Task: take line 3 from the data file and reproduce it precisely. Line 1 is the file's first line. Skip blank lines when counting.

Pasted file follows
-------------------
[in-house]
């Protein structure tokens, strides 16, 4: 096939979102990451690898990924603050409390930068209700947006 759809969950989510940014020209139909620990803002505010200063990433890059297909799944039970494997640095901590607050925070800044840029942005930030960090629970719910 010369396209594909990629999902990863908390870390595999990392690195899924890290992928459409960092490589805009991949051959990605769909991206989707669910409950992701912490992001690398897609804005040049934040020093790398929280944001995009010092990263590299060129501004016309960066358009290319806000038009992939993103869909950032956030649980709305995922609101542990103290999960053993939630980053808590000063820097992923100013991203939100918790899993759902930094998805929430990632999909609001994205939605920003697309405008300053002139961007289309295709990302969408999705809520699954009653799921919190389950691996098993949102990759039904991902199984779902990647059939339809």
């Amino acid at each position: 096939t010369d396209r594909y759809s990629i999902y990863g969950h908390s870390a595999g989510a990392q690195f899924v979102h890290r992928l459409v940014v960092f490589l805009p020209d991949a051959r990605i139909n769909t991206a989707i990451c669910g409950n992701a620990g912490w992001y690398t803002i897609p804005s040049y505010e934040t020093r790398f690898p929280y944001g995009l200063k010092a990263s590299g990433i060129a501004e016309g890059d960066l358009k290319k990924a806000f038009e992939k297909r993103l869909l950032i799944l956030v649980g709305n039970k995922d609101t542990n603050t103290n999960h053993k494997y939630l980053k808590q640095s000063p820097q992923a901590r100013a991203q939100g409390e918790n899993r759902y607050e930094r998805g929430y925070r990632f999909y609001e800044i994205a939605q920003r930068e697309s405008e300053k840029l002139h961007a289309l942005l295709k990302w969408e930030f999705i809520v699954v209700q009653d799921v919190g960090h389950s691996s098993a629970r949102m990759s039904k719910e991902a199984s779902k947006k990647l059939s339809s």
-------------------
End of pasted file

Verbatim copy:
């Amino acid at each position: 096939t010369d396209r594909y759809s990629i999902y990863g969950h908390s870390a595999g989510a990392q690195f899924v979102h890290r992928l459409v940014v960092f490589l805009p020209d991949a051959r990605i139909n769909t991206a989707i990451c669910g409950n992701a620990g912490w992001y690398t803002i897609p804005s040049y505010e934040t020093r790398f690898p929280y944001g995009l200063k010092a990263s590299g990433i060129a501004e016309g890059d960066l358009k290319k990924a806000f038009e992939k297909r993103l869909l950032i799944l956030v649980g709305n039970k995922d609101t542990n603050t103290n999960h053993k494997y939630l980053k808590q640095s000063p820097q992923a901590r100013a991203q939100g409390e918790n899993r759902y607050e930094r998805g929430y925070r990632f999909y609001e800044i994205a939605q920003r930068e697309s405008e300053k840029l002139h961007a289309l942005l295709k990302w969408e930030f999705i809520v699954v209700q009653d799921v919190g960090h389950s691996s098993a629970r949102m990759s039904k719910e991902a199984s779902k947006k990647l059939s339809s």